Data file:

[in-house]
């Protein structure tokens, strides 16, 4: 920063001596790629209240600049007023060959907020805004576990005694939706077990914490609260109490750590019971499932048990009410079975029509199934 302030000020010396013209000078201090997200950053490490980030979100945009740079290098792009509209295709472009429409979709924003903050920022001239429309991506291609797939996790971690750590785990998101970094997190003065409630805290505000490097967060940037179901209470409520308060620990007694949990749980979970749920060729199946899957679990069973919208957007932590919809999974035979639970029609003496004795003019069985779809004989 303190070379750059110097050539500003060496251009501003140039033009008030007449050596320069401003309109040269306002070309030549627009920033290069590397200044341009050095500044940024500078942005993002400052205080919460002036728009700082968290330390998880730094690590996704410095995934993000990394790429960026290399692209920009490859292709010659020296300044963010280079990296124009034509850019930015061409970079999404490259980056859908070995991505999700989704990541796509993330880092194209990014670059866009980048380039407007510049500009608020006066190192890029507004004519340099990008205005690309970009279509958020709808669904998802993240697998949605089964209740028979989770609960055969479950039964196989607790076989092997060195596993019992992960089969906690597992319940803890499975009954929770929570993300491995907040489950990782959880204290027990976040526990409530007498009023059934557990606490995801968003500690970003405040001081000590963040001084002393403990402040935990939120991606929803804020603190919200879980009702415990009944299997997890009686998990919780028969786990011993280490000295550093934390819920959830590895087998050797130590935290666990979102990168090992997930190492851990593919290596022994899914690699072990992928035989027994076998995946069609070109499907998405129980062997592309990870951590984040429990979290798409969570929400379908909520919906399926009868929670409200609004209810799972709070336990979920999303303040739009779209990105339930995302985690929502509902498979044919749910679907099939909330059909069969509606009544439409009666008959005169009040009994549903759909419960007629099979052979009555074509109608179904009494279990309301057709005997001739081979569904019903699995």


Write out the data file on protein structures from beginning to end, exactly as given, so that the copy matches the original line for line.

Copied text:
[in-house]
């Protein structure tokens, strides 16, 4: 920063001596790629209240600049007023060959907020805004576990005694939706077990914490609260109490750590019971499932048990009410079975029509199934 302030000020010396013209000078201090997200950053490490980030979100945009740079290098792009509209295709472009429409979709924003903050920022001239429309991506291609797939996790971690750590785990998101970094997190003065409630805290505000490097967060940037179901209470409520308060620990007694949990749980979970749920060729199946899957679990069973919208957007932590919809999974035979639970029609003496004795003019069985779809004989 303190070379750059110097050539500003060496251009501003140039033009008030007449050596320069401003309109040269306002070309030549627009920033290069590397200044341009050095500044940024500078942005993002400052205080919460002036728009700082968290330390998880730094690590996704410095995934993000990394790429960026290399692209920009490859292709010659020296300044963010280079990296124009034509850019930015061409970079999404490259980056859908070995991505999700989704990541796509993330880092194209990014670059866009980048380039407007510049500009608020006066190192890029507004004519340099990008205005690309970009279509958020709808669904998802993240697998949605089964209740028979989770609960055969479950039964196989607790076989092997060195596993019992992960089969906690597992319940803890499975009954929770929570993300491995907040489950990782959880204290027990976040526990409530007498009023059934557990606490995801968003500690970003405040001081000590963040001084002393403990402040935990939120991606929803804020603190919200879980009702415990009944299997997890009686998990919780028969786990011993280490000295550093934390819920959830590895087998050797130590935290666990979102990168090992997930190492851990593919290596022994899914690699072990992928035989027994076998995946069609070109499907998405129980062997592309990870951590984040429990979290798409969570929400379908909520919906399926009868929670409200609004209810799972709070336990979920999303303040739009779209990105339930995302985690929502509902498979044919749910679907099939909330059909069969509606009544439409009666008959005169009040009994549903759909419960007629099979052979009555074509109608179904009494279990309301057709005997001739081979569904019903699995």